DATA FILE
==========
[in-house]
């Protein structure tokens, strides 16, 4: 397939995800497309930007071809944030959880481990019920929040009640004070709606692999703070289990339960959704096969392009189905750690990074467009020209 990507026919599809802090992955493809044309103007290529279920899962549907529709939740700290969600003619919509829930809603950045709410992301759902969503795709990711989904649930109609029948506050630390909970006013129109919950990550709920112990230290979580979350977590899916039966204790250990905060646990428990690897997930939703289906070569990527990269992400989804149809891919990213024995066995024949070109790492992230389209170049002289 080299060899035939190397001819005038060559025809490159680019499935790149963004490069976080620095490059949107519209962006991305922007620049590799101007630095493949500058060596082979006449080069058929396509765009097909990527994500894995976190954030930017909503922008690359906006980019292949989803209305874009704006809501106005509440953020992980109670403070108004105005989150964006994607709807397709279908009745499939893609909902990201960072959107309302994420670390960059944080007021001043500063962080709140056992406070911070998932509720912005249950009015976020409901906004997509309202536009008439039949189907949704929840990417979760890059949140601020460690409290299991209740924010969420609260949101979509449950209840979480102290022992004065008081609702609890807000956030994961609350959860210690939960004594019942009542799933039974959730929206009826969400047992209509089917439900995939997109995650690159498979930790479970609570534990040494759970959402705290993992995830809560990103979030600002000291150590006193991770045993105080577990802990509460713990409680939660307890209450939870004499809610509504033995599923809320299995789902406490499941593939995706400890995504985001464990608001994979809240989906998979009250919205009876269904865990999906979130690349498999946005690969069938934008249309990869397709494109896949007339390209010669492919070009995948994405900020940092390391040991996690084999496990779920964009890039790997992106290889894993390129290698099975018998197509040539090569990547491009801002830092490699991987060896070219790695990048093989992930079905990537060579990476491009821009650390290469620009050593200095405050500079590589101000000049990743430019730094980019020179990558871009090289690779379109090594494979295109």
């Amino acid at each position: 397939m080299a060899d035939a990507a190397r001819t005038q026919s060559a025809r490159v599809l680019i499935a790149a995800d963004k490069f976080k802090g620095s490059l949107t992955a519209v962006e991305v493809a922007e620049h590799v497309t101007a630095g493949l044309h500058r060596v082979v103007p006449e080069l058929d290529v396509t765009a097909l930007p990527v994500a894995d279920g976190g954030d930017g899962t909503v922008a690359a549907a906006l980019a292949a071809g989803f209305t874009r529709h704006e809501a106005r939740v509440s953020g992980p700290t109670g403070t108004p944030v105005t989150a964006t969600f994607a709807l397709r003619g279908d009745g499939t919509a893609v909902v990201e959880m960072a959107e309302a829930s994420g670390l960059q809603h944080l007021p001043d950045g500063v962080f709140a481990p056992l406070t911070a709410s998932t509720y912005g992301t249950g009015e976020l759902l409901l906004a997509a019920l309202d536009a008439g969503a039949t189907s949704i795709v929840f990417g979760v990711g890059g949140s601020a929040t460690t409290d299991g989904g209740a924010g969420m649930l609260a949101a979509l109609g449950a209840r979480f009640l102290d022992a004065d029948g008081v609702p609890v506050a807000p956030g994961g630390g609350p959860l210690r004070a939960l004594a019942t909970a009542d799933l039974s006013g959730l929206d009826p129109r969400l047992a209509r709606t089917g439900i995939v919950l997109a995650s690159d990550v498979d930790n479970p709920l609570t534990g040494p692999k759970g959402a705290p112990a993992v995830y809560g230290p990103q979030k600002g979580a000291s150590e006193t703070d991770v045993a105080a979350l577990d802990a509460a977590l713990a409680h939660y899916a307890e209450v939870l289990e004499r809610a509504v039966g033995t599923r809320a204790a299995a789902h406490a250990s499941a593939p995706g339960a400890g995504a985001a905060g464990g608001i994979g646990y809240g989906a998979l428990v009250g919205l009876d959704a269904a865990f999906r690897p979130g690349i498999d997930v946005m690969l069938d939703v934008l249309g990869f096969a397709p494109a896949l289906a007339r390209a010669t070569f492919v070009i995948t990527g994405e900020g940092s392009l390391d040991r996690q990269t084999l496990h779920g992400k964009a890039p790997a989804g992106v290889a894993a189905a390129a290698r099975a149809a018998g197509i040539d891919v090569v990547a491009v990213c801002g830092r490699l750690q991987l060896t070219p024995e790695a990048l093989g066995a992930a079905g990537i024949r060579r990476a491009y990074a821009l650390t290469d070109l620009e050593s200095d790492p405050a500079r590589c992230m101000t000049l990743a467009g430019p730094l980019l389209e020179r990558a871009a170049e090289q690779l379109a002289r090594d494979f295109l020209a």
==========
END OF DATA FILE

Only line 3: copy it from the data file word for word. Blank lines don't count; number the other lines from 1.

């Amino acid at each position: 397939m080299a060899d035939a990507a190397r001819t005038q026919s060559a025809r490159v599809l680019i499935a790149a995800d963004k490069f976080k802090g620095s490059l949107t992955a519209v962006e991305v493809a922007e620049h590799v497309t101007a630095g493949l044309h500058r060596v082979v103007p006449e080069l058929d290529v396509t765009a097909l930007p990527v994500a894995d279920g976190g954030d930017g899962t909503v922008a690359a549907a906006l980019a292949a071809g989803f209305t874009r529709h704006e809501a106005r939740v509440s953020g992980p700290t109670g403070t108004p944030v105005t989150a964006t969600f994607a709807l397709r003619g279908d009745g499939t919509a893609v909902v990201e959880m960072a959107e309302a829930s994420g670390l960059q809603h944080l007021p001043d950045g500063v962080f709140a481990p056992l406070t911070a709410s998932t509720y912005g992301t249950g009015e976020l759902l409901l906004a997509a019920l309202d536009a008439g969503a039949t189907s949704i795709v929840f990417g979760v990711g890059g949140s601020a929040t460690t409290d299991g989904g209740a924010g969420m649930l609260a949101a979509l109609g449950a209840r979480f009640l102290d022992a004065d029948g008081v609702p609890v506050a807000p956030g994961g630390g609350p959860l210690r004070a939960l004594a019942t909970a009542d799933l039974s006013g959730l929206d009826p129109r969400l047992a209509r709606t089917g439900i995939v919950l997109a995650s690159d990550v498979d930790n479970p709920l609570t534990g040494p692999k759970g959402a705290p112990a993992v995830y809560g230290p990103q979030k600002g979580a000291s150590e006193t703070d991770v045993a105080a979350l577990d802990a509460a977590l713990a409680h939660y899916a307890e209450v939870l289990e004499r809610a509504v039966g033995t599923r809320a204790a299995a789902h406490a250990s499941a593939p995706g339960a400890g995504a985001a905060g464990g608001i994979g646990y809240g989906a998979l428990v009250g919205l009876d959704a269904a865990f999906r690897p979130g690349i498999d997930v946005m690969l069938d939703v934008l249309g990869f096969a397709p494109a896949l289906a007339r390209a010669t070569f492919v070009i995948t990527g994405e900020g940092s392009l390391d040991r996690q990269t084999l496990h779920g992400k964009a890039p790997a989804g992106v290889a894993a189905a390129a290698r099975a149809a018998g197509i040539d891919v090569v990547a491009v990213c801002g830092r490699l750690q991987l060896t070219p024995e790695a990048l093989g066995a992930a079905g990537i024949r060579r990476a491009y990074a821009l650390t290469d070109l620009e050593s200095d790492p405050a500079r590589c992230m101000t000049l990743a467009g430019p730094l980019l389209e020179r990558a871009a170049e090289q690779l379109a002289r090594d494979f295109l020209a």